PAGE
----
Rubén Salazar is hunched over his desk, the typewriter’s keys shaking as he taps away the words of his latest piece for his column, This Shot World.
Despite the clock sounding at 5 p.m., Salazar remains planted in his chair, black letters staining the paper with the words “equality” and “Gringo Ignoramus.”
Born in Ciudad Juárez on March 3, 1928, Salazar grew up like many UTEP students today—commuting from their home in Juárez to attend school in El Paso and back and forth on a daily basis.
He eventually moved to El Paso with his family and went to Texas Western College (now UTEP) from 1946-47, but he left and served in the U.S. Army for two years. He later re-enrolled at TWC. Majoring in journalism and working at the student newspaper, The Prospector, Salazar entered into a line of work that would take him across the world and, ultimately, on the road to his death.
Graduating from TWC in 1954, he began working as an investigative journalist for the El Paso Herald Post where, at one point, he voluntarily got himself arrested to showcase the maltreatment of prisoners in El Paso jails.
Salazar left El Paso and began working as a news reporter and continued his opinion pieces for the Los Angeles Times in 1959. He was also a foreign correspondent covering the war in Vietnam, the U.S. occupation of the Dominican Republic in 1965 and the Tlatelolco massacre in Mexico City.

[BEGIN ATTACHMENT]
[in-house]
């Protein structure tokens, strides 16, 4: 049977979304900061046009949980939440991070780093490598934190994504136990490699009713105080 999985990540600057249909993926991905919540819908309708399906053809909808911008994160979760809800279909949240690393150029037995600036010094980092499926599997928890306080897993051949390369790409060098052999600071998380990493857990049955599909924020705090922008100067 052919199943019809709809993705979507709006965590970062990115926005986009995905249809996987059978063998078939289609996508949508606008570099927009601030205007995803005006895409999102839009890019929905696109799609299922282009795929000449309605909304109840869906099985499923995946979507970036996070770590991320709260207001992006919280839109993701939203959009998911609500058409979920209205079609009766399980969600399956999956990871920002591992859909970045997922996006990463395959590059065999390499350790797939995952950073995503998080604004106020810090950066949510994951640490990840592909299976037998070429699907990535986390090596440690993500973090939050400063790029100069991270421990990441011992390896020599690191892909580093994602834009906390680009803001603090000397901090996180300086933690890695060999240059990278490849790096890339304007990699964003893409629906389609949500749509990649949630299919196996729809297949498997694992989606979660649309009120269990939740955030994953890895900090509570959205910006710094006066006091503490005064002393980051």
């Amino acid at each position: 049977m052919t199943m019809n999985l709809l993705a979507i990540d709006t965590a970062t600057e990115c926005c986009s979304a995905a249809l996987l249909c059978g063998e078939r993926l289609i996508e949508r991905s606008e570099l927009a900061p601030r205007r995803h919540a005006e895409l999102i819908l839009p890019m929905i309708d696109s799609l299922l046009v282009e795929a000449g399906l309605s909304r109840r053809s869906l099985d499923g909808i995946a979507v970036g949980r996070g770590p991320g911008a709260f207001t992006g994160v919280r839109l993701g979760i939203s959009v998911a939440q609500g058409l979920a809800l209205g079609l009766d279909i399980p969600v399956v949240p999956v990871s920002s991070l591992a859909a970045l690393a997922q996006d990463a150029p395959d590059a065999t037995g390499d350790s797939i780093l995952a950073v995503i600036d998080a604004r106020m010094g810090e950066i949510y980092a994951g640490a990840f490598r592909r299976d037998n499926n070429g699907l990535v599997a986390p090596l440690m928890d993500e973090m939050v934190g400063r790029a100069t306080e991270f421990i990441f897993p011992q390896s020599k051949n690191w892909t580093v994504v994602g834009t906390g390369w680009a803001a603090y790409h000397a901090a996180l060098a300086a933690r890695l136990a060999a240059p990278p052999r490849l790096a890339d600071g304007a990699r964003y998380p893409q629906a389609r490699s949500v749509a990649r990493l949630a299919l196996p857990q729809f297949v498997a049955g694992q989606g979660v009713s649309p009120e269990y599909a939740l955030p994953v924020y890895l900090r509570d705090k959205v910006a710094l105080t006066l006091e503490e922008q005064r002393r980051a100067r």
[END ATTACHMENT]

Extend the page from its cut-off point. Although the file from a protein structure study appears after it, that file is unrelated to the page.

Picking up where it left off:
By 1968, Salazar found his beat in journalism when he began focusing on the Mexican-American community in East Los Angeles.
“We didn’t have that many role models growing up (in the 1950s) and we had a lot of discrimination,” said Rosa Guerrero, a 1957 UTEP alumna, artist and educator in El Paso. “Your identity as a Mexican was not there and everyone was segregated,
in a way.”
Unrest peaked during the 1970s, as a disproportional number of Chicanos were serving and being killed during the Vietnam War. Residents of Los Angeles formed a rally, the National Chicano Moratorium March, to protest
The rally soon turned into a riot and the sheriff’s department used tear gas to disperse the protestors.
Salazar was first on the scene to cover this event, but was told by police to wait inside a neighboring bar until the chaos had been subdued. Whilst waiting, a tear gas canister was shot through the bar’s front door and hit Salazar in the head, killing him. There was no investigation into his death and the Los Angeles Police Department ruled it an accident. Speculation and conspiracies have arisen since that incident, questioning if Salazar’s death was truly an accident or if someone wanted to put an end to his voice for Chicano rights.
During a special screening at UTEP of “Rubén Salazar: Man in the Middle”—a documentary directed by Los Angeles native Phillip Rodriguez—Zita Arocha, communication professor and director of Borderzine, commented on Chicanos in the journalism field.
“Most newsrooms in the country are primarily white and only 3 percent of those working in the media are Latino or Hispanic. For young people coming up today in journalism, like Rubén, who broke every single barrier, we’re still fighting that same battle of being in the middle between cultures,” she said. “We still have so much further to go.”